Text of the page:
Embark Trucks announced this week that its self-driving tractor-trailer has become the first autonomous truck to travel across the U.S.
The 2,400-mile journey across I-10 began in Los Angeles last week and finished five days later in Jacksonville, Fla. A professional driver sat at the wheel of the retrofitted Peterbilt ready to assume control if necessary.
Late last year, Embark claimed the longest self-driving truck route in the world following a partnership with Ryder and Electrolux in which it agreed to haul appliances from L.A. to El Paso. This latest trip is four times longer.
“When we announced our Los Angeles to El Paso route we promised that was the just first stage of a much larger expansion,” Embark CEO Alex Rodrigues said.
Another Embark goal includes making the cross-country trip across the U.S. in two days instead of five. Current federal regulations restrict most trucks to 11 hours of travel per driver per day.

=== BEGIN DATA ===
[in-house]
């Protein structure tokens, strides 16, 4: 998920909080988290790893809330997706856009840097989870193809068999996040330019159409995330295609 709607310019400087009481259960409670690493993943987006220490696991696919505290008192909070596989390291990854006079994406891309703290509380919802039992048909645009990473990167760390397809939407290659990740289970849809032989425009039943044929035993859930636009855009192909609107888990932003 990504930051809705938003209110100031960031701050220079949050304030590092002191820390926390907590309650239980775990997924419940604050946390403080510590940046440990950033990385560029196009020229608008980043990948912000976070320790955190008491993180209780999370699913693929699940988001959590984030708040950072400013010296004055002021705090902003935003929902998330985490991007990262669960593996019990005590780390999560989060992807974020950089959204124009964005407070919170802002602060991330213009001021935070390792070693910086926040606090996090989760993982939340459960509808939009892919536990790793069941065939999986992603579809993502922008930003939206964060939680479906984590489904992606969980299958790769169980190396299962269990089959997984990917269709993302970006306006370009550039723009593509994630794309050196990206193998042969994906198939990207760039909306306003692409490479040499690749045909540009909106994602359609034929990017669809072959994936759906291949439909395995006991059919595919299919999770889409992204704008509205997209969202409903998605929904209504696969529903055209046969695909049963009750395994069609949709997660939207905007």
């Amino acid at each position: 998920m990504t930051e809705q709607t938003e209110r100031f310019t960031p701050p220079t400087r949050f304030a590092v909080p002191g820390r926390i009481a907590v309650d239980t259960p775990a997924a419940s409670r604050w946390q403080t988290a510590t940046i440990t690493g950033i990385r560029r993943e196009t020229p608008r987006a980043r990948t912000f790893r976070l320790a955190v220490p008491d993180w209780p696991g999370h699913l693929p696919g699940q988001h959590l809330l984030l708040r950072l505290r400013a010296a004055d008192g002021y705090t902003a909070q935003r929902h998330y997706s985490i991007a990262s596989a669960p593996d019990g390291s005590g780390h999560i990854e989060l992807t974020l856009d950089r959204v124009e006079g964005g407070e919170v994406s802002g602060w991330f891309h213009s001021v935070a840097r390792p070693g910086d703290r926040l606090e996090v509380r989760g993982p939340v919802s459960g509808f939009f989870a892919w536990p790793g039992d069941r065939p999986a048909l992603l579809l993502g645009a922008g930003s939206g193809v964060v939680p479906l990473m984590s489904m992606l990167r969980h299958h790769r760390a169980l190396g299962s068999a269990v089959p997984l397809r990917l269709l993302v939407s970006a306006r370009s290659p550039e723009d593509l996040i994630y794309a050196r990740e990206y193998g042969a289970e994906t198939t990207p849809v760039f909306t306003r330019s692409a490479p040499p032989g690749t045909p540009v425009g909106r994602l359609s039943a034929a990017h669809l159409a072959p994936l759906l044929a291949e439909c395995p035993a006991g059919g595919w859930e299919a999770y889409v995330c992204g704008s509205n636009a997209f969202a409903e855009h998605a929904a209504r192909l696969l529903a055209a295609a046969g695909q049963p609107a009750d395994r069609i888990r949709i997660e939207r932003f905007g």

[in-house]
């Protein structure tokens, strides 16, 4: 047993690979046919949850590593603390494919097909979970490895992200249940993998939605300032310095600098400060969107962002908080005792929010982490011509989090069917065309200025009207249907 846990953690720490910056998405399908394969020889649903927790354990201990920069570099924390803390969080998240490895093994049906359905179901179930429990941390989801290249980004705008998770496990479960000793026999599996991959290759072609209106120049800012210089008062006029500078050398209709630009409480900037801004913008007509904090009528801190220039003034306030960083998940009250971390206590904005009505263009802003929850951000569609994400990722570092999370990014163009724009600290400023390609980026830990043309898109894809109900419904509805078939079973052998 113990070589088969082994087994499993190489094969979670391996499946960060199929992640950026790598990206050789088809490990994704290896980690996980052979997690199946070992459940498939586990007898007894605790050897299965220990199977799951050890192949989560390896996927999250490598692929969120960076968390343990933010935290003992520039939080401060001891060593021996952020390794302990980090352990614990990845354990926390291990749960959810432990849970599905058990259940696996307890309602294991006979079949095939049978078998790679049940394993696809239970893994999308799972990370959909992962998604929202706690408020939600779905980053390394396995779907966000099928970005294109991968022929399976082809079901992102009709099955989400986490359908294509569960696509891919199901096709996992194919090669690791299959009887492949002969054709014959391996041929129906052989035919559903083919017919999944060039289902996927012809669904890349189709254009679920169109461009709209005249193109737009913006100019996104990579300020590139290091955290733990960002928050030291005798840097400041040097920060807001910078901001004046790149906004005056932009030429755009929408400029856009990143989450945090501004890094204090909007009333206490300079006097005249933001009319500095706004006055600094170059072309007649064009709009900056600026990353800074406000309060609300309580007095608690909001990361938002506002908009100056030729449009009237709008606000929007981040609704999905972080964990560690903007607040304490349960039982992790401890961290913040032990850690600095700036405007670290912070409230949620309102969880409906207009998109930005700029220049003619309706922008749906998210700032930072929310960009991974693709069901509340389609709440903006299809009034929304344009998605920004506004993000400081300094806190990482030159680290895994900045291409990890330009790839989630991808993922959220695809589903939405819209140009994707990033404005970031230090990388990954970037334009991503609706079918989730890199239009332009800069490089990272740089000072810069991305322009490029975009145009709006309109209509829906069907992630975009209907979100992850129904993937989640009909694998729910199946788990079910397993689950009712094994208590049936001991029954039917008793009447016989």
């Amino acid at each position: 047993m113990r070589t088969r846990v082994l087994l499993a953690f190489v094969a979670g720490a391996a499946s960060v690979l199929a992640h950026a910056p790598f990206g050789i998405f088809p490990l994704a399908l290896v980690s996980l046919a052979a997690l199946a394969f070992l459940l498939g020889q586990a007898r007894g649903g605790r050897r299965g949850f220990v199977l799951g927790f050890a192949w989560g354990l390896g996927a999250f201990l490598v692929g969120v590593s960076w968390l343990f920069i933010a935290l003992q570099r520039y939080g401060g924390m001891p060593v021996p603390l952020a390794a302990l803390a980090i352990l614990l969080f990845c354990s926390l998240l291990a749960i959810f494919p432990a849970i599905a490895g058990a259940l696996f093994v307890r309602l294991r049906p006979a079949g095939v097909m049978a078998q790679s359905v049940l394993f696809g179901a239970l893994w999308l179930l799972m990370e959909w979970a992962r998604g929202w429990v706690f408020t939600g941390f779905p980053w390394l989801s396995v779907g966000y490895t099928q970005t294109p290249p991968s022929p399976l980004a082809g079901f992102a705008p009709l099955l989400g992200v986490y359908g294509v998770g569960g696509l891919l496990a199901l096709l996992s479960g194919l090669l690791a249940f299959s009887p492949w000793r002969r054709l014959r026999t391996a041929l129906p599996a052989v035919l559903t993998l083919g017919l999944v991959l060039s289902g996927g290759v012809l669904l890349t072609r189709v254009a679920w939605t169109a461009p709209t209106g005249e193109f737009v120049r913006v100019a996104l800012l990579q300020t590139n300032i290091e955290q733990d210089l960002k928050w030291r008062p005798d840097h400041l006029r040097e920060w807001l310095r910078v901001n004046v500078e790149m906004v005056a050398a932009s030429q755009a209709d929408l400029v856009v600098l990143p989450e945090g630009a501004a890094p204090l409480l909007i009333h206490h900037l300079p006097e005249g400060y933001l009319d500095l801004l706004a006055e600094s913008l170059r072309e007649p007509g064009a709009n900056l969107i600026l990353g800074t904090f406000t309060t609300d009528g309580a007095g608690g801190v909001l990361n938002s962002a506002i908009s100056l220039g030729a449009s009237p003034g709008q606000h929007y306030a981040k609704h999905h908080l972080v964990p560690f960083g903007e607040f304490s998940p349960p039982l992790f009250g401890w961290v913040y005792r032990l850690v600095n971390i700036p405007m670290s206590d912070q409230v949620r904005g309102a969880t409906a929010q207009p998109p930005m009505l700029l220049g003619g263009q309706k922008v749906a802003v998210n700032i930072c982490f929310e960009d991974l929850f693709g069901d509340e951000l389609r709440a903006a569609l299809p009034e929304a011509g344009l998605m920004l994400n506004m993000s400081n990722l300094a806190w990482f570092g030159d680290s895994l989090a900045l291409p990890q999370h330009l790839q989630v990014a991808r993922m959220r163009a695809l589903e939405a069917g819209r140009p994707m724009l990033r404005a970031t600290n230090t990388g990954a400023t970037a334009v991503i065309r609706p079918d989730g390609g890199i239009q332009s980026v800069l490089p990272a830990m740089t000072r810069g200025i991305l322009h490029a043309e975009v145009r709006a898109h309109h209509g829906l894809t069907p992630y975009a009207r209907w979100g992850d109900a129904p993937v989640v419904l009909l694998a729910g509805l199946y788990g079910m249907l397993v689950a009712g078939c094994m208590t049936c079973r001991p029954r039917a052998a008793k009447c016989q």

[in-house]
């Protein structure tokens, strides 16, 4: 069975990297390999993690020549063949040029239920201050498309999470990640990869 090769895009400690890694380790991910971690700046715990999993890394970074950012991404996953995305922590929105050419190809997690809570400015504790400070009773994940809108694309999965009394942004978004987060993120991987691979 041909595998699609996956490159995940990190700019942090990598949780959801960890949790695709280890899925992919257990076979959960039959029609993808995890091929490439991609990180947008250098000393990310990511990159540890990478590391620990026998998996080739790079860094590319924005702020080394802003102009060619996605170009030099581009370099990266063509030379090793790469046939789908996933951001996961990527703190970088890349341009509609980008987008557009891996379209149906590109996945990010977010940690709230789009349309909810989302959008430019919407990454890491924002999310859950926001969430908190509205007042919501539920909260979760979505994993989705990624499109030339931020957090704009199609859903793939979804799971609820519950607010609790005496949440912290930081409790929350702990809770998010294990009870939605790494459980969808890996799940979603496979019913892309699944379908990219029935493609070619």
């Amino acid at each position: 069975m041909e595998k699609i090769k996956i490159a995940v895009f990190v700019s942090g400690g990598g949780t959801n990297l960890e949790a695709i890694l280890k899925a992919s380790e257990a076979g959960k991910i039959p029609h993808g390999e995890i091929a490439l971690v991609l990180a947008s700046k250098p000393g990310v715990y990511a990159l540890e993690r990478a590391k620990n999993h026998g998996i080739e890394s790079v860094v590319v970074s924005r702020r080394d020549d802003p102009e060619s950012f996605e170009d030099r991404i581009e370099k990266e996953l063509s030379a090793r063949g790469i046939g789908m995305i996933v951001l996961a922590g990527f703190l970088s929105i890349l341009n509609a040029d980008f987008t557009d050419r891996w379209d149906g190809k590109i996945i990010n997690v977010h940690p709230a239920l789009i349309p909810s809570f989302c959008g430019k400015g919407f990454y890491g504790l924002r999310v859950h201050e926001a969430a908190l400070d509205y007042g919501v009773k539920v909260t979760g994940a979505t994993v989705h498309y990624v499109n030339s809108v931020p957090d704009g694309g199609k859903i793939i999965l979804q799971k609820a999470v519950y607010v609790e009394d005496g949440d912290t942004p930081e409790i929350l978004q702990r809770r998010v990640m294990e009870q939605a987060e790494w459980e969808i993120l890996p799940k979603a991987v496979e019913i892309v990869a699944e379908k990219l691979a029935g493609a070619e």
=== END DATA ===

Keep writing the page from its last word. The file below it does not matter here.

Making its self-driving system even more efficient, Embark reports, is a machine learning approach to automation which reconstructs a model of the world using only its sensors in real time. Labor-intensive and costly pre-mapping, which Embark says is a limitation for Waymo, Cruise and Uber, is not required.
However, drivers are still required in all autonomous semis, and in the case of Embark’s truck, it’s not clear if the driver ever had to take control of the truck during its cross-country trip. That question along with others pertaining to the record-setting truck were left unanswered by Embark Chief Operating Officer Mike Reid.
Reid did answer a question by email about drivers.
“Embark’s automated trucks still have a professional driver sitting at the wheel actively monitoring the road, supervising the system, and ready to take control at any time. They can take over control by turning the wheel, applying the brake or throttle. These systems are still very new, and safety remains a top priority for us,” Reid wrote.
Affected tractors are equipped with an automated Eaton UltraShift Plus or Eaton Advantage Transmission with right hand stalk shifter. In the affected trucks, the display on the instrument panel can indicate “N” when the shifter is set into “D” or “R,” causing the truck not to move.